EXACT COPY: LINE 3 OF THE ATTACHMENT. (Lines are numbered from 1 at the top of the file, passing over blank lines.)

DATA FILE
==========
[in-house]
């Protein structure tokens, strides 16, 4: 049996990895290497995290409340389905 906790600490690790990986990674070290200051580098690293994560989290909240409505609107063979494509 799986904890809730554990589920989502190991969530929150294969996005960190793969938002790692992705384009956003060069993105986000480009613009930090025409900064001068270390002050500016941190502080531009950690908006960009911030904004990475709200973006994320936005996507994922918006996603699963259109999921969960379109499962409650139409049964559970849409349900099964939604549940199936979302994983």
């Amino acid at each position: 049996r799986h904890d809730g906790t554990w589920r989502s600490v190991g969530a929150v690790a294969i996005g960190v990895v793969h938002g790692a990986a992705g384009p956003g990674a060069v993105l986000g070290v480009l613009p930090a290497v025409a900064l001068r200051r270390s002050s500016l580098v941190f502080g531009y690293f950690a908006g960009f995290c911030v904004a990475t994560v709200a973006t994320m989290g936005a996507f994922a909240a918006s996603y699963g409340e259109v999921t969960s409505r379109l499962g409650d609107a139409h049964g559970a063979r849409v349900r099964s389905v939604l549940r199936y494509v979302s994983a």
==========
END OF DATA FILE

């Amino acid at each position: 049996r799986h904890d809730g906790t554990w589920r989502s600490v190991g969530a929150v690790a294969i996005g960190v990895v793969h938002g790692a990986a992705g384009p956003g990674a060069v993105l986000g070290v480009l613009p930090a290497v025409a900064l001068r200051r270390s002050s500016l580098v941190f502080g531009y690293f950690a908006g960009f995290c911030v904004a990475t994560v709200a973006t994320m989290g936005a996507f994922a909240a918006s996603y699963g409340e259109v999921t969960s409505r379109l499962g409650d609107a139409h049964g559970a063979r849409v349900r099964s389905v939604l549940r199936y494509v979302s994983a």